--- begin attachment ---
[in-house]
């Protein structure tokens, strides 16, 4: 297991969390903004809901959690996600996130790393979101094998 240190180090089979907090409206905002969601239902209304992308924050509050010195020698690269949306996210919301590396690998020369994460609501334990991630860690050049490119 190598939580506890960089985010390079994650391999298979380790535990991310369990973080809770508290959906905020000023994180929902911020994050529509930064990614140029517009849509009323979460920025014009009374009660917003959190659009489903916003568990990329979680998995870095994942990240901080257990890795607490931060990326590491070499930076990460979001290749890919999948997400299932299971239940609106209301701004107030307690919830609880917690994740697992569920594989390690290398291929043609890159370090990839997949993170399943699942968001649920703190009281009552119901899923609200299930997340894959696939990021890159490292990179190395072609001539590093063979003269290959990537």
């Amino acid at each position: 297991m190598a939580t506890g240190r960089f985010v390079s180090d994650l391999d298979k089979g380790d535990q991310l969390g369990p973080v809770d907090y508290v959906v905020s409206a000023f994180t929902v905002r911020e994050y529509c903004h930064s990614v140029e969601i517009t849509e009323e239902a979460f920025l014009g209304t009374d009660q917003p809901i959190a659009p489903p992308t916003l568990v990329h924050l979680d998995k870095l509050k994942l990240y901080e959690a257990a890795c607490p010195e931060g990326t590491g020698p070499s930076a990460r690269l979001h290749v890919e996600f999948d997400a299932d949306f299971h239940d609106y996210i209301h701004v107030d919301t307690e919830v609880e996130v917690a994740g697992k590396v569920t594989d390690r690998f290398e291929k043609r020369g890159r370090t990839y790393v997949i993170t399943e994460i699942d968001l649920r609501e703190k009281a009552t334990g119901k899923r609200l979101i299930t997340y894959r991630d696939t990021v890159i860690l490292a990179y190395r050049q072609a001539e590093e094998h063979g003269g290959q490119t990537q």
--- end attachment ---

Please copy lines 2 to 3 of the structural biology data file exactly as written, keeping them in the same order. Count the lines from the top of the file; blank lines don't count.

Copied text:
């Protein structure tokens, strides 16, 4: 297991969390903004809901959690996600996130790393979101094998 240190180090089979907090409206905002969601239902209304992308924050509050010195020698690269949306996210919301590396690998020369994460609501334990991630860690050049490119 190598939580506890960089985010390079994650391999298979380790535990991310369990973080809770508290959906905020000023994180929902911020994050529509930064990614140029517009849509009323979460920025014009009374009660917003959190659009489903916003568990990329979680998995870095994942990240901080257990890795607490931060990326590491070499930076990460979001290749890919999948997400299932299971239940609106209301701004107030307690919830609880917690994740697992569920594989390690290398291929043609890159370090990839997949993170399943699942968001649920703190009281009552119901899923609200299930997340894959696939990021890159490292990179190395072609001539590093063979003269290959990537």
């Amino acid at each position: 297991m190598a939580t506890g240190r960089f985010v390079s180090d994650l391999d298979k089979g380790d535990q991310l969390g369990p973080v809770d907090y508290v959906v905020s409206a000023f994180t929902v905002r911020e994050y529509c903004h930064s990614v140029e969601i517009t849509e009323e239902a979460f920025l014009g209304t009374d009660q917003p809901i959190a659009p489903p992308t916003l568990v990329h924050l979680d998995k870095l509050k994942l990240y901080e959690a257990a890795c607490p010195e931060g990326t590491g020698p070499s930076a990460r690269l979001h290749v890919e996600f999948d997400a299932d949306f299971h239940d609106y996210i209301h701004v107030d919301t307690e919830v609880e996130v917690a994740g697992k590396v569920t594989d390690r690998f290398e291929k043609r020369g890159r370090t990839y790393v997949i993170t399943e994460i699942d968001l649920r609501e703190k009281a009552t334990g119901k899923r609200l979101i299930t997340y894959r991630d696939t990021v890159i860690l490292a990179y190395r050049q072609a001539e590093e094998h063979g003269g290959q490119t990537q």